County commissioners are effectiveI have often heard people ask, "What does a County Commissioner do?" I have made it my task to stay informed with statewide issues that impact our county. I attended the Washington State Association of Counties Conference earlier this month and was pleased to hear Tom Fitzsimmons, Director of the Department of Ecology (DOE) explain the new kinder, gentler DOE. The Department has received orders from Governor Gary Locke to make Washington State a more competitive place to do business.

The Department of Ecology has been beleaguered with complaints, lawsuits, and appeals.

There have been at least three situations that have helped to encourage this change.

(1) The Shoreline Guidelines. There have been several attempts to rewrite these Guidelines since 1995. The 1999 Guidelines had over 1,200 people marching on Montesano protesting the unnecessary land use regulations. The 2001 Guidelines tried to implement the Endangered Species Act, and attempted to regulate every area in the State that directly or indirectly drained to the ocean. This rewrite resulted in an appeal to the Shorelines Hearings Board by 23 counties, including Pacific, the Association of Washington Businesses, and the Farm Bureau, the business industry, several cities and many individuals. The hearings board overturned the guidelines. The DOE and the appellants have been in mediation ever since.

(2) The next issue to receive statewide attention was the Total Maximum Daily Load (TMDL) study on the Willapa. The study recorded an outrageous saline level that was not supported by the samples recorded at the local level. After several attempts to negotiate, the cities of Raymond and South Bend, the Port of Willapa Harbor, and Pacific County funded a consultant for $130,000 that proved the DOE report was incorrect.

The DOE thanked us for finding their error but did not offer to refund the expenditure. I made an attempt to retrieve the $130,000 through legislation that Senator Synder sponsored at my request. The bill passed and the Governor signed it. However, he removed the $130,000 and left the requirement for DOE to recognize and accept our scientific analysis of their work. The legislation also ordered the Department of Ecology to fund Pacific County's $200,000 to complete the TMDL Study.

(3) The third issue was a Washington Supreme Court ruling against the DOE and its' treatment of a furniture store's attempt to expand in Ferndale. The store owner had completed the permit process and was under construction. The DOE stepped in and tried to revoke the permit. Eventually the owner took the issue to the Supreme Court and won.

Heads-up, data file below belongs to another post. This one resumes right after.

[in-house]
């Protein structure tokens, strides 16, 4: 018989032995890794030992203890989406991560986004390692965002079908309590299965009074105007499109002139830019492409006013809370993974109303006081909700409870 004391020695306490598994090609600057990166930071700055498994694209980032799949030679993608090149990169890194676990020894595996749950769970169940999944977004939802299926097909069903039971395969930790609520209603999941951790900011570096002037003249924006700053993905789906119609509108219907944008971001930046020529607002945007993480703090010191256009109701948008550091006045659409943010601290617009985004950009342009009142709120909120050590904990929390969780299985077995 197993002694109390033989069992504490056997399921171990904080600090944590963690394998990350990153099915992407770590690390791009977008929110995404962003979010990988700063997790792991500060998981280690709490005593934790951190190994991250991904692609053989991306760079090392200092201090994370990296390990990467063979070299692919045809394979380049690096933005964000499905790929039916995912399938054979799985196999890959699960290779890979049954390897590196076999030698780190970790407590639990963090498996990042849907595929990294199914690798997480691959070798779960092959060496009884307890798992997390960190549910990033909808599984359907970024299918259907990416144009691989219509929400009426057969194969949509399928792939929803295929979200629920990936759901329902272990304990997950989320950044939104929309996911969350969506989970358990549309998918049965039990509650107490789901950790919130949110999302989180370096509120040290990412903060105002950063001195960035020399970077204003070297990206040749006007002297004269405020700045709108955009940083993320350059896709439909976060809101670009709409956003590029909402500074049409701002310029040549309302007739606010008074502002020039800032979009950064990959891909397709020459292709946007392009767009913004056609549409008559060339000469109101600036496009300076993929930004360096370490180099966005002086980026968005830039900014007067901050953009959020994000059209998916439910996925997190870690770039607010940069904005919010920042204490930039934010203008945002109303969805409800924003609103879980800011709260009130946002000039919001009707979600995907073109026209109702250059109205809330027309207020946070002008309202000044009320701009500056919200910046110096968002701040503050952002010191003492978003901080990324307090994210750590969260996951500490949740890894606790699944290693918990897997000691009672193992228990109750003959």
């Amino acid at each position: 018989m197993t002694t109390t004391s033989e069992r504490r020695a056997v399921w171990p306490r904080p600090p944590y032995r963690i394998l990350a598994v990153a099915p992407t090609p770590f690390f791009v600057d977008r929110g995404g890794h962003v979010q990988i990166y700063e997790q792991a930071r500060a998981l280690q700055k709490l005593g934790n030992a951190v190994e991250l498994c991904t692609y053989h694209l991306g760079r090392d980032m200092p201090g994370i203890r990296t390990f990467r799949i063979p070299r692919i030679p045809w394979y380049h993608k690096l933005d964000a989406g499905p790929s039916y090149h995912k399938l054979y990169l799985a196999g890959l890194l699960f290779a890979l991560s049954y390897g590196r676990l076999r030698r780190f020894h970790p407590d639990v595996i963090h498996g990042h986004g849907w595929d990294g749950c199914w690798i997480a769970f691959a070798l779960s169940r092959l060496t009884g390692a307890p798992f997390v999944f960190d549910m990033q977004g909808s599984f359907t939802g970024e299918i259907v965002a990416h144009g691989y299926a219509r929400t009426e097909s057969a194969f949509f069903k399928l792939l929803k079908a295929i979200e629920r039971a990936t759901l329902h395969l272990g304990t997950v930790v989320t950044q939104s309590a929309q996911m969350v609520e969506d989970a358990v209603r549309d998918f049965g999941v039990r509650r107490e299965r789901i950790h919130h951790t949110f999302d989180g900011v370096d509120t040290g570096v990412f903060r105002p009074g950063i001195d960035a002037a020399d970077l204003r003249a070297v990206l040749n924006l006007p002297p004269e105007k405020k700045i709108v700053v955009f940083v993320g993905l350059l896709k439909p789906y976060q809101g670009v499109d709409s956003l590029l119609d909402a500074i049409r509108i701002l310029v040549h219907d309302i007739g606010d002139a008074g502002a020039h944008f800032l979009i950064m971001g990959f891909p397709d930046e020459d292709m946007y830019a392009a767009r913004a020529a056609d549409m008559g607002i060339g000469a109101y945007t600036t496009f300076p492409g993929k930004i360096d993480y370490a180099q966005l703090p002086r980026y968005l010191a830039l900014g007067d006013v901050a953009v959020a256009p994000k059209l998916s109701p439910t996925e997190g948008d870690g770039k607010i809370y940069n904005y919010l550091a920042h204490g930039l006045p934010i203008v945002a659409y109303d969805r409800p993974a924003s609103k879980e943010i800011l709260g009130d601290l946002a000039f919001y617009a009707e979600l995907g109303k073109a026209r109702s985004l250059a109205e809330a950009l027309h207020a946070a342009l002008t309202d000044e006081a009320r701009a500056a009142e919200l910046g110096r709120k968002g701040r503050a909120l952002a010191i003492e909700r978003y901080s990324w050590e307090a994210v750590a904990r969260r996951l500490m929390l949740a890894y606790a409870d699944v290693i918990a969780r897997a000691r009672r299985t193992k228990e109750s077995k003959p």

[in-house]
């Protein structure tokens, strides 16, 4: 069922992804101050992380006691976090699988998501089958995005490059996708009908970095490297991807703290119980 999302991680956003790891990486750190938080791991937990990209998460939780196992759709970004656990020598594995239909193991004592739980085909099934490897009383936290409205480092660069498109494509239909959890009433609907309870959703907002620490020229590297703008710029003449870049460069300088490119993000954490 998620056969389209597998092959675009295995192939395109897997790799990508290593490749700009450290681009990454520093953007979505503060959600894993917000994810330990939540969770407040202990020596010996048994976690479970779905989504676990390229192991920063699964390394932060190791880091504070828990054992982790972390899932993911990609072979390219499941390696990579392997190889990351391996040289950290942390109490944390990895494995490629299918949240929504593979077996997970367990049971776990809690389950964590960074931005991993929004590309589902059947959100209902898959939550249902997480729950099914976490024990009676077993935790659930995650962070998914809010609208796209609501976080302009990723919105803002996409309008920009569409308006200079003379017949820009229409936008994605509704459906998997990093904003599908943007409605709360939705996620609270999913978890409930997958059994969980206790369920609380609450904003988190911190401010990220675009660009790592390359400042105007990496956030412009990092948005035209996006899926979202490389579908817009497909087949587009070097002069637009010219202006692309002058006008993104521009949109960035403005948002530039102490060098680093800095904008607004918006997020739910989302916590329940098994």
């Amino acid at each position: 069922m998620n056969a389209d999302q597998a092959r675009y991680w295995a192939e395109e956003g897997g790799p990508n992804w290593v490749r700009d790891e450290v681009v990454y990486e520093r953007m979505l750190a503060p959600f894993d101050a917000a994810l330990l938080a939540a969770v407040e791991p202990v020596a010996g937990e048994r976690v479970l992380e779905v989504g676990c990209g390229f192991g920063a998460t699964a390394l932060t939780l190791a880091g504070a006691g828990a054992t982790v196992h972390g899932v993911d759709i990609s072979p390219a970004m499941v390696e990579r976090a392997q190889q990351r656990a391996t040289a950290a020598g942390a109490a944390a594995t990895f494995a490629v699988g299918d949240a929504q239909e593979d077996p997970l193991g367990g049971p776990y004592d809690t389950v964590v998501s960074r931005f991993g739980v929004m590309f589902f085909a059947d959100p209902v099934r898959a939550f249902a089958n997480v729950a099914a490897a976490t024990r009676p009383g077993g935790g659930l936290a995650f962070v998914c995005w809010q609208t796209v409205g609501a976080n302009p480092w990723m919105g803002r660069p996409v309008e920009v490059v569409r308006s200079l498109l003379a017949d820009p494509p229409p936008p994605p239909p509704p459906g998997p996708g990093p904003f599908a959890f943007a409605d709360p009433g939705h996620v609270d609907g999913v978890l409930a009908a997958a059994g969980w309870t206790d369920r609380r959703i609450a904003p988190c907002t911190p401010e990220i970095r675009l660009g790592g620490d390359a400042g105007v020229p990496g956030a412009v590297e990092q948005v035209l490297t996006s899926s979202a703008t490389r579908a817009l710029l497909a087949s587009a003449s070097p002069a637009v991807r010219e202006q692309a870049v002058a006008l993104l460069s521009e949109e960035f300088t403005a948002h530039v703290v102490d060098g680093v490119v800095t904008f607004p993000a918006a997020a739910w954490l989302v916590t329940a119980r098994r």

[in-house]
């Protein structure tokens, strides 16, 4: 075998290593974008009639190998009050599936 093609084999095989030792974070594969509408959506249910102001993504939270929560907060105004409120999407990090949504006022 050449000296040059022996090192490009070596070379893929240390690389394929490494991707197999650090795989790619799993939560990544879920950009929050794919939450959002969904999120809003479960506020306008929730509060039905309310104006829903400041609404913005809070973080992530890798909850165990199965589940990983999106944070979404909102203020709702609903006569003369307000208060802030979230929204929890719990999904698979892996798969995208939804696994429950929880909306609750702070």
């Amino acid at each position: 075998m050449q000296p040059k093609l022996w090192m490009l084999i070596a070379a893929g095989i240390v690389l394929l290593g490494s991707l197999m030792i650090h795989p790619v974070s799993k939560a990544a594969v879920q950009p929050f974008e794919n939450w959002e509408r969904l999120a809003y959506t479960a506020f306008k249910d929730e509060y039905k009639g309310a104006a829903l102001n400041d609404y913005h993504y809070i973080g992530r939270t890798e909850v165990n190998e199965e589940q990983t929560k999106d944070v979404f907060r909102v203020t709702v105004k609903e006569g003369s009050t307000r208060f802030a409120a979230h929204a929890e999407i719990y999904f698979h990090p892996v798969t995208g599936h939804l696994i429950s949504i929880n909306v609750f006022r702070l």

I believe that we have had an impact on how this agency views and responds to people in the state. I applaud the Governor's efforts to make the department more reasonable. It serves the citizens of this state best when there is an unbiased scientific review of projects that preserves the environment and ensures a positive healthy economy.

Pat Hamilton

Pacific County CommissionerWho is minding the county store? Currently there are some citizens in Pacific County laying the ground work for some heavy-duty, big time lawsuits, which are the result of some county employees who have abused their authority. Ninety-five plus percent of our county employees are polite, courteous, and hard working - however, some who have positions of authority are abusing their power.

While my opponent is going around the state giving speeches, this county has some employees running amuck. This has to stop. Recently in Grays Harbor county a citizen received a $550,000 settlement apparently because of mismanagement.

Now how is Pacific County going to handle several lawsuits which may cost more than this? As a commissioner I will bring these abusers of authority under control. I will see that they are retrained so that they treat the citizens of Pacific County with the respect that they deserve. There is an old saying in the Navy - 'Shape up or ship out.'

Hopefully as commissioner I will be able to convince these people considering lawsuits to drop them by correcting the injustices that they have endured.

Pacific County needs a commissioner that will stay in the county and do the job that is required. If I, Wayne Estes, am selected as your commissioner, I will do just that.

Wayne Estes

Candidate for Commissioner

Pacific CountyWayne Estes will work with citizens A working candidate ... is Wayne Estes for Commissioner 3. I'm voting for a new commissioner because he will work with citizens and will not abandon you or your needs whatever they are, and will stay and work in Pacific County, not in Olympia. He will not give false hopes to taxpayers and higher taxes as Democrats have raised taxes three times already. Wayne Estes' concerns are that Pacific County comes first.

Wayne Estes will work one-on-one over permits, will work for better septic tanks, will look into the $7.5 million loan, will look into special employee contracts, will work to reduce lawsuits in the county, will address unemployment in the area currently at 9 percent, is conservative with taxpayers' dollars, and sees a future for light industry in the area.

Linda Poling

RaymondIlwaco councilwoman supports Shawa for county treasurer It is with great pleasure and sincerity that I support Tracy Shawa for Pacific County treasurer. In recent years I have had the opportunity to follow Tracy's career in a financial institution. Her duties included serving the needs of customers, handling large sums of money, using computers and systems that are constantly changing in today's fast-paced world. I found her work habits and performance exemplary. She had the respect of her co-workers as well as the customers she served. During her tenure of employment she expressed much enthusiasm and ambition while being a very dependable and reliable employee. Tracy understood her duties well making it possible for her to lead and teach other employees. I found she had a very high energy threshold and considered her to be an outstanding employee.